I am in the midst of a city so steeped in anti-Indigeneity that it is a source of pride and tradition. Where it is not only okay to use a racial slur that denigrates Indigenous people, but it is celebrated.
This is a city where the mockery of our identities, our cultures and everything our ancestors died for occurs on any given Sunday, with no thought to the racism and harm they are perpetuating. This is a city and a nation that missed the irony of Washington Redskins players taking a knee while wearing a jersey that represents the racism and discrimination that we face as Indigenous people.
Valerie Castile brought the crowd to tears when she spoke about how her late son Philando was shot five times by Yanez while still strapped in by his seat belt. Valerie shared with the crowd her son's experience to reveal the systemic nature of the policing of Black people in this country:
My son knew what he needed to do when he got stopped by the police. He started driving when he was 17. In those sparse amount of years, my son had been stopped 50 times. Fifty times my son had been stopped by the police, and he was only 32 years old. You do the math...
And they say there's no racial profiling. That they're not stereotyping. You tell me what it is. These are some things you need to ask yourself. Use your common sense. My son did everything right...[but] he was harassed by the police until they ultimately killed him.
WHAT WAS particularly remarkable about this gathering was that it was an entirely grassroots effort, carried out with very limited resources and funding.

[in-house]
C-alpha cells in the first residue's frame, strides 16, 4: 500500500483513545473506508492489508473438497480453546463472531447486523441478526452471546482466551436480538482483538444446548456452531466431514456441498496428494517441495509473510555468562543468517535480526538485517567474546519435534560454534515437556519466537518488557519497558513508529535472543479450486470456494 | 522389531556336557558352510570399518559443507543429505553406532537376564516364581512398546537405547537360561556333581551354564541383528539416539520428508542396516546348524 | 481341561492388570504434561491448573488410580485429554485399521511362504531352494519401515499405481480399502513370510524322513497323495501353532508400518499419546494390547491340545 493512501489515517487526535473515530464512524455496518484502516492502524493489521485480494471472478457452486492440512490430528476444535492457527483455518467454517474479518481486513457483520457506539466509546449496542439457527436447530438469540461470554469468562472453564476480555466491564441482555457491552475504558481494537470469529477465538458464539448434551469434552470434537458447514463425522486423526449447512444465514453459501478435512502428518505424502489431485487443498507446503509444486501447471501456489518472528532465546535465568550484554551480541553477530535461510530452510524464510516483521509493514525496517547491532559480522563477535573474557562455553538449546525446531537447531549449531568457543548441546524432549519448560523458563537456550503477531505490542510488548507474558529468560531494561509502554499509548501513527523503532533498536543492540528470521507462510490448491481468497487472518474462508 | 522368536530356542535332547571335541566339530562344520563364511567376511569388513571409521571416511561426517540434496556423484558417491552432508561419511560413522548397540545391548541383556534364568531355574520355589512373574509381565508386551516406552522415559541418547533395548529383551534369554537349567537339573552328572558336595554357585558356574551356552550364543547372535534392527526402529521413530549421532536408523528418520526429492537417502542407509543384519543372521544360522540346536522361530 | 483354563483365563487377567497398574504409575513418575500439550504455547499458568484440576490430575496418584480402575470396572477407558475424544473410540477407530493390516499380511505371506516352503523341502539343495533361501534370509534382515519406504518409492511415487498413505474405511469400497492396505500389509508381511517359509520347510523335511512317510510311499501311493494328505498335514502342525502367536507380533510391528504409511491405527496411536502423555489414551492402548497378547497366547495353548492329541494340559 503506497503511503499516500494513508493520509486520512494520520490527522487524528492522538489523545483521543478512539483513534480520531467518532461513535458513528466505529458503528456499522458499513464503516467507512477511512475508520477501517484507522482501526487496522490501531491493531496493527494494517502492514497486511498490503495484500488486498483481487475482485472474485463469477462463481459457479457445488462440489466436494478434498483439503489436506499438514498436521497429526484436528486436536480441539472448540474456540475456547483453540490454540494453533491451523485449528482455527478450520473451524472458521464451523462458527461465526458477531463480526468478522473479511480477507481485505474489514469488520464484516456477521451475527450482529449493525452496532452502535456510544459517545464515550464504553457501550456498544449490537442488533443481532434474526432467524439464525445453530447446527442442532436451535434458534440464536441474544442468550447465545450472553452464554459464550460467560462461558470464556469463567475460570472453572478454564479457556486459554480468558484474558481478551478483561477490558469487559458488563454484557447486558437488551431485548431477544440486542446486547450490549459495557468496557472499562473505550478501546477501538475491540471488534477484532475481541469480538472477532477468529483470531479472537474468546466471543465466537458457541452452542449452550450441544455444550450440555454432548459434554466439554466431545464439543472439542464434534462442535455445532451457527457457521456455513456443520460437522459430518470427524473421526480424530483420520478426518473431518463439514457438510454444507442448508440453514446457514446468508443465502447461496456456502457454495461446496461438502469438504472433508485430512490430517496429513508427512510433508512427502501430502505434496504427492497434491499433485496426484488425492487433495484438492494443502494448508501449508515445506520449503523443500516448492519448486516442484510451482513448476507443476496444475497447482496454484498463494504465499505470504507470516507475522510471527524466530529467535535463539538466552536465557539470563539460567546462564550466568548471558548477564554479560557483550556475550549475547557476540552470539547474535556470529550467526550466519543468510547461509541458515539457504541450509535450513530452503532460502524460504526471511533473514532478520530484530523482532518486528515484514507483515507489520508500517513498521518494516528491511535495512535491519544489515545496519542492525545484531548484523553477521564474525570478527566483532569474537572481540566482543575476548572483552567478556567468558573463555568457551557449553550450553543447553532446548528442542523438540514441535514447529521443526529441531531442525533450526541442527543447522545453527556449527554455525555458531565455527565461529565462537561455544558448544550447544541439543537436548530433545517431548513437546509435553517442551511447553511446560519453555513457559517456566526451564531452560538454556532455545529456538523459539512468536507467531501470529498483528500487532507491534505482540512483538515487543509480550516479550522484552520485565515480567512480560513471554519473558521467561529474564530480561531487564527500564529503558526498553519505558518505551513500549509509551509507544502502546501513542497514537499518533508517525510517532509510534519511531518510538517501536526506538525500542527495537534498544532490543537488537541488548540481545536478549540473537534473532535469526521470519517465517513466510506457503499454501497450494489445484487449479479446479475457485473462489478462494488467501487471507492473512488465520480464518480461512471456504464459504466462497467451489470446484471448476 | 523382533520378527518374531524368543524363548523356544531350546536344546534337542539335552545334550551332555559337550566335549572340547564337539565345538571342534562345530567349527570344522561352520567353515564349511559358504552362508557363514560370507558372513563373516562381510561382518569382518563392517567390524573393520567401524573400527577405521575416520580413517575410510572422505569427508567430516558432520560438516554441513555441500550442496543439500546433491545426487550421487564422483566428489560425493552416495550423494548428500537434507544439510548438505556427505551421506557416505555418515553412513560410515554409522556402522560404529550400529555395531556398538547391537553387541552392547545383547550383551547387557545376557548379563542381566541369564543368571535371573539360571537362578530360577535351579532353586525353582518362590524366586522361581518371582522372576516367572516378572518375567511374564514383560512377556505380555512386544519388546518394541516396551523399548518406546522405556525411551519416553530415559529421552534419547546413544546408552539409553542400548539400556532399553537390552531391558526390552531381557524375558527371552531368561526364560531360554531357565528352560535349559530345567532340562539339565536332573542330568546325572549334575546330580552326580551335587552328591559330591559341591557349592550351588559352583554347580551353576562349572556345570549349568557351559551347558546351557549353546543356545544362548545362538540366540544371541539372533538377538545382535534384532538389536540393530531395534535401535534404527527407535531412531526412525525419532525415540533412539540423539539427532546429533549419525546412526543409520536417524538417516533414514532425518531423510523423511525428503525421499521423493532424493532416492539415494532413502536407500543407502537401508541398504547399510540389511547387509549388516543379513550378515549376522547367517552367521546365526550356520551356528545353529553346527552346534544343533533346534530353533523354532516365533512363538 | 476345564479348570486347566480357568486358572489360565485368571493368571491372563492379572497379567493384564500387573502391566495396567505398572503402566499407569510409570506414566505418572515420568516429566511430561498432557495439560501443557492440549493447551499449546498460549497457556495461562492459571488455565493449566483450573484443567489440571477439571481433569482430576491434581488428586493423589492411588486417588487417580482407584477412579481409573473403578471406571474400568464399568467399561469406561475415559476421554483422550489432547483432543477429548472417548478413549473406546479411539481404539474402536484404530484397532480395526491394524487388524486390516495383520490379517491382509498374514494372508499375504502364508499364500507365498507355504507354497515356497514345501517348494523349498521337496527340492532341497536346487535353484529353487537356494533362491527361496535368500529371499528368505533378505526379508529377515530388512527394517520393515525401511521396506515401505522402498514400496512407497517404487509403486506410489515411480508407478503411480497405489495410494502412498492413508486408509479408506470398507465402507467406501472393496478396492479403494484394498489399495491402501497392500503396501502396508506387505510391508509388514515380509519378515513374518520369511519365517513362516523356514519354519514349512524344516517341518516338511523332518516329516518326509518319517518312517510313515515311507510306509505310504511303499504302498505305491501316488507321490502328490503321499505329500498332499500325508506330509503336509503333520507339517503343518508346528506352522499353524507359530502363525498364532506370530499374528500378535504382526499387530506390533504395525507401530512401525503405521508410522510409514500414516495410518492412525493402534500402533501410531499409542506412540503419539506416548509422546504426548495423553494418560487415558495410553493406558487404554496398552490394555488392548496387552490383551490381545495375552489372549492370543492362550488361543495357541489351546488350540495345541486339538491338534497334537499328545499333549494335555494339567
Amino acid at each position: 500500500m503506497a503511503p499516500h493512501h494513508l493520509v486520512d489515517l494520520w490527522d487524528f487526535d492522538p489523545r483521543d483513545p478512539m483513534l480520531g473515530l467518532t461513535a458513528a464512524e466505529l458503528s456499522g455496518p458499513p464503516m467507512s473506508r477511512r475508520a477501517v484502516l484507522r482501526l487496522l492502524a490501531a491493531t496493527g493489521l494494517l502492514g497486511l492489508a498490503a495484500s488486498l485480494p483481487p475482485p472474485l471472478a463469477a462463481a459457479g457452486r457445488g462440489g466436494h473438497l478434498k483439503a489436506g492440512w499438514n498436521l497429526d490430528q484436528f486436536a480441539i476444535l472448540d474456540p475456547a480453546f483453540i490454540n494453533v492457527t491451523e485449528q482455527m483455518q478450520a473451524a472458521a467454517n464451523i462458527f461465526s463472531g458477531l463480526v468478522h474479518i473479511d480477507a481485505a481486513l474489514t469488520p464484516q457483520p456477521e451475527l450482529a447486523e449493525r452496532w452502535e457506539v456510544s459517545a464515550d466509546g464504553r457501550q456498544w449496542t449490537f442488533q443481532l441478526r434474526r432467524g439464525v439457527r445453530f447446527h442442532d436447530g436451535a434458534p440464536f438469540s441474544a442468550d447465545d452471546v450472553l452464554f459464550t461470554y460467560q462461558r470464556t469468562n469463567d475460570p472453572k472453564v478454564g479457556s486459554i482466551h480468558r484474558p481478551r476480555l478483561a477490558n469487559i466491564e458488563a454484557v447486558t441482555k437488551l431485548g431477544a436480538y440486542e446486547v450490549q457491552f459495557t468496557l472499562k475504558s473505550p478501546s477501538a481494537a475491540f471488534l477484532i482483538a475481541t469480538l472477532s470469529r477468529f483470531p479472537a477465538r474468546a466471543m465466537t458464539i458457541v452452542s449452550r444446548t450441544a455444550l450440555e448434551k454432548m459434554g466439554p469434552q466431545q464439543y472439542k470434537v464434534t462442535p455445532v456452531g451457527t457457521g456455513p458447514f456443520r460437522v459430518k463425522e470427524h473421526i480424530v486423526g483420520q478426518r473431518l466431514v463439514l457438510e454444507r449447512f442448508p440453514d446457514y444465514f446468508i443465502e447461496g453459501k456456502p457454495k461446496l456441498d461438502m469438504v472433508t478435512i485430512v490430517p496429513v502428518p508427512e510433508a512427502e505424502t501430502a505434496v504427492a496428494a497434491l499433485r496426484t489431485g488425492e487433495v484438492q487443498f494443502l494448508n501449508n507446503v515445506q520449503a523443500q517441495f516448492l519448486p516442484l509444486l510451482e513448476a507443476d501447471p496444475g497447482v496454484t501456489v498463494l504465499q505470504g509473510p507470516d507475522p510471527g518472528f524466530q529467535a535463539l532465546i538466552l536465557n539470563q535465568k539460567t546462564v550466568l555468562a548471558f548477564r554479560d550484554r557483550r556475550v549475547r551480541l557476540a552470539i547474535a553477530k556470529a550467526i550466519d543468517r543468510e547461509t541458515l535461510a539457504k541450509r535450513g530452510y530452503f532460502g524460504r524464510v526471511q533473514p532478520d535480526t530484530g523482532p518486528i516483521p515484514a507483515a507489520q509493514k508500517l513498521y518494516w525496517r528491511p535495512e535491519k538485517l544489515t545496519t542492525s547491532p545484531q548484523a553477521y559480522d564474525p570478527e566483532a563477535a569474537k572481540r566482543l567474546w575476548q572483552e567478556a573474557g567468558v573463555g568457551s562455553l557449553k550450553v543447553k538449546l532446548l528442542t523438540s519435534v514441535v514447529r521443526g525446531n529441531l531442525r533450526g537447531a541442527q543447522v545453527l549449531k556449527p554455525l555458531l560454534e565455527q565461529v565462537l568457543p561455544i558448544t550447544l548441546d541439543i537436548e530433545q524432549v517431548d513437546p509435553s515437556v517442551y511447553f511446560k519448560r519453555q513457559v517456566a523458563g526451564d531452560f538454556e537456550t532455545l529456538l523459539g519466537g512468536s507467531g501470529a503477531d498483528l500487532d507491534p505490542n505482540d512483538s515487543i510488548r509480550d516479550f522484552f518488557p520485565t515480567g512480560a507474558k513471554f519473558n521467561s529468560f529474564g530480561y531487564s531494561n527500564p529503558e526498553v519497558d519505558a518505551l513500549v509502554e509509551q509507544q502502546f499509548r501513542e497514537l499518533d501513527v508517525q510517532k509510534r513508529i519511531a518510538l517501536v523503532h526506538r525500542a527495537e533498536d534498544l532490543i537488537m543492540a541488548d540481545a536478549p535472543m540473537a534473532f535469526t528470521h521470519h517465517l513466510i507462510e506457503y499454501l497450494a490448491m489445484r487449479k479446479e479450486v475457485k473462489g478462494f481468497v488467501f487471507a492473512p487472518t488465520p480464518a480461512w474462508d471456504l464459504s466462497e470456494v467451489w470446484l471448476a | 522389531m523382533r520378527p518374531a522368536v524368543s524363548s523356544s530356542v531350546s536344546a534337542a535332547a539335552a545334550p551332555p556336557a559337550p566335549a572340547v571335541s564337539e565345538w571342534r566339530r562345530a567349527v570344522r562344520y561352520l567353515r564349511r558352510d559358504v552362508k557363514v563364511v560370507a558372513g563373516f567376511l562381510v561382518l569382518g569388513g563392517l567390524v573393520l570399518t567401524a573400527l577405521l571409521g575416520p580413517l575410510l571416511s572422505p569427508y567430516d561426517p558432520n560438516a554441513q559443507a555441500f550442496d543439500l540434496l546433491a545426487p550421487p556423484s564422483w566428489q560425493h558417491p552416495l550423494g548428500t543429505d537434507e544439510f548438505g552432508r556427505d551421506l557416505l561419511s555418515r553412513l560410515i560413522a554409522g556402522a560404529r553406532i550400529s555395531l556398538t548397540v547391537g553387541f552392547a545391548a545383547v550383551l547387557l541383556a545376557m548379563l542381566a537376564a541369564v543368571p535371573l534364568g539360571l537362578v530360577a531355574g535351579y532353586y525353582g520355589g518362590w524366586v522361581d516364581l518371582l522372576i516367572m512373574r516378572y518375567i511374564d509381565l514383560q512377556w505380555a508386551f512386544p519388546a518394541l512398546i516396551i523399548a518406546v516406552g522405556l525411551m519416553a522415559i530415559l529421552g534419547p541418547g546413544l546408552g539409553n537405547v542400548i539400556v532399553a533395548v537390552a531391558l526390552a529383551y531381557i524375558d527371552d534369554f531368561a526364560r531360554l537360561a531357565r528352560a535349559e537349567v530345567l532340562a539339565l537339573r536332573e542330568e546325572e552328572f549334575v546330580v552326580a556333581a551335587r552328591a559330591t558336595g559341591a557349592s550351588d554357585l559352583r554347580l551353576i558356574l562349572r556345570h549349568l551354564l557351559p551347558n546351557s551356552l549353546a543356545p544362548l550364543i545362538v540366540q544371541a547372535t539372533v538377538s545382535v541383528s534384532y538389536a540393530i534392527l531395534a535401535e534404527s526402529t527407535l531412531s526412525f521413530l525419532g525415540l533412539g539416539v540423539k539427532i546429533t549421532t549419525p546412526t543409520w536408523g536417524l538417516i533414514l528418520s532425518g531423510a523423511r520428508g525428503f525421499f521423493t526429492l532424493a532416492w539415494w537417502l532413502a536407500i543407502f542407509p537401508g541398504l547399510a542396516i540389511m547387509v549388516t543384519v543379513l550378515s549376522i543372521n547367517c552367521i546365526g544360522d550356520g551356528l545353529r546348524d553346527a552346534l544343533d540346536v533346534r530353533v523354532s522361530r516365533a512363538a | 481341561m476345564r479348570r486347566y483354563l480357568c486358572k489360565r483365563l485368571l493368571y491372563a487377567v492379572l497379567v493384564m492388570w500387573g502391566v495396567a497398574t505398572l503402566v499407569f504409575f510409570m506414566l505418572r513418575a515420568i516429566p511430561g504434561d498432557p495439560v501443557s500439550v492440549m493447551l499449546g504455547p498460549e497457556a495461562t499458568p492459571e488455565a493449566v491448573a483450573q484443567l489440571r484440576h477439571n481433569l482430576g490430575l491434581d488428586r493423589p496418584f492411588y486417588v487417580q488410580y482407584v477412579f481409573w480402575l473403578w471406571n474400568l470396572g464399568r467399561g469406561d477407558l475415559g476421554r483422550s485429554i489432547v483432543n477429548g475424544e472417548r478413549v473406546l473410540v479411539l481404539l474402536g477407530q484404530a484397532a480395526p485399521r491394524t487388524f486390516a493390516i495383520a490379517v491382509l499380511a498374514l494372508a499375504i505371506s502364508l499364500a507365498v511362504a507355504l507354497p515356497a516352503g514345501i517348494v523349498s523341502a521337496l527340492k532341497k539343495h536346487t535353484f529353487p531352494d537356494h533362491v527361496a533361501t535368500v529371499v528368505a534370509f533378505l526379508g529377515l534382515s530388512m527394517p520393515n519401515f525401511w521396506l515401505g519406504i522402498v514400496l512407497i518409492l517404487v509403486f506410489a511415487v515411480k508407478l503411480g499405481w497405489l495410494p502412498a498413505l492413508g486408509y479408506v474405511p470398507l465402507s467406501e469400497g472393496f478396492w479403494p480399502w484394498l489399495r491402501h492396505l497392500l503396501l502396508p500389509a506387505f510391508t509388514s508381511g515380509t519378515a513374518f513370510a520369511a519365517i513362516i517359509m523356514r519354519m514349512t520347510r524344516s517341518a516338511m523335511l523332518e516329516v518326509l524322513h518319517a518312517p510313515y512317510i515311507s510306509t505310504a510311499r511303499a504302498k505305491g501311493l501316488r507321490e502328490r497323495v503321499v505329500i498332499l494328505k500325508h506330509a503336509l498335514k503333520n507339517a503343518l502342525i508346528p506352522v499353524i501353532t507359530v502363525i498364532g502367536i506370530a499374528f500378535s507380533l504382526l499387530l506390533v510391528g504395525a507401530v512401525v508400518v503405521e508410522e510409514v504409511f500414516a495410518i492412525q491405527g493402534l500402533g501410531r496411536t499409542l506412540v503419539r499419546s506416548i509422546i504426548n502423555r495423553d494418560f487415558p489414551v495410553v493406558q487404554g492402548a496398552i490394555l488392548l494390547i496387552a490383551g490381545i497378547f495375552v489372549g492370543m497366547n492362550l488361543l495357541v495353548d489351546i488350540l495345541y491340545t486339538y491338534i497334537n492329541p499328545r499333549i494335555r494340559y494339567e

Just as importantly, this was the first mass gathering organized specifically against Trump's racism that we have seen in the nation's capital. There have been national marches for science and against climate devastation, but not against the white supremacy that is both the political core of his presidency and the resistance against it.
The march only took place because community groups took on the responsibility when other larger forces, including mainstream civil rights organizations, failed to take up the call.
One factor in the march's size and passion was the fact that many of the core organizers had been in Charlottesville in August and were rocked by the experience. For them and many others, the very existence of this march was a show of defiance in the face of that racist terror attack.
Also of note was the widespread support shown via T-shirts and placards for Colin Kaepernick, the football player whose silent take-a-knee protests during the national anthem have continued to make waves across the country.
One of the most powerful moments during the march was when hundreds of people participated in a mass kneel-in in front of the Department of Justice in an act of solidarity with the NFL protests against anti-Black racism and police brutality.
Events since Charlottesville such as Trump's racist response to the crisis in Puerto Rico and the FBI's attempt to criminalize Black activism show that more marches like this one are urgently needed, and that a wide audience of people will turn out if marches are organized openly and effectively.
As Valerie Castile stated at the end of her speech, "We have to stand tall, we have to stick together. We have to stay unified. We have to stand in solidarity and we have to march until we can't march anymore."